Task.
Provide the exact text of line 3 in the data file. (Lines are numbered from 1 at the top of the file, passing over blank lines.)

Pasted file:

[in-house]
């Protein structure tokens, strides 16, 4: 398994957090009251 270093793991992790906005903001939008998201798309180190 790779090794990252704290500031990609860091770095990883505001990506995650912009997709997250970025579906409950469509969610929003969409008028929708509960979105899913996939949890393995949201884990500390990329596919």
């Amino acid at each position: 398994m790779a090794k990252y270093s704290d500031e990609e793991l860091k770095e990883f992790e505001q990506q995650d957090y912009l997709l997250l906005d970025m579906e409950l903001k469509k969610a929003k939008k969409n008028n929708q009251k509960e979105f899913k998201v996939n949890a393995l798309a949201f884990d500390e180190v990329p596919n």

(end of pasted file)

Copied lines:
């Amino acid at each position: 398994m790779a090794k990252y270093s704290d500031e990609e793991l860091k770095e990883f992790e505001q990506q995650d957090y912009l997709l997250l906005d970025m579906e409950l903001k469509k969610a929003k939008k969409n008028n929708q009251k509960e979105f899913k998201v996939n949890a393995l798309a949201f884990d500390e180190v990329p596919n």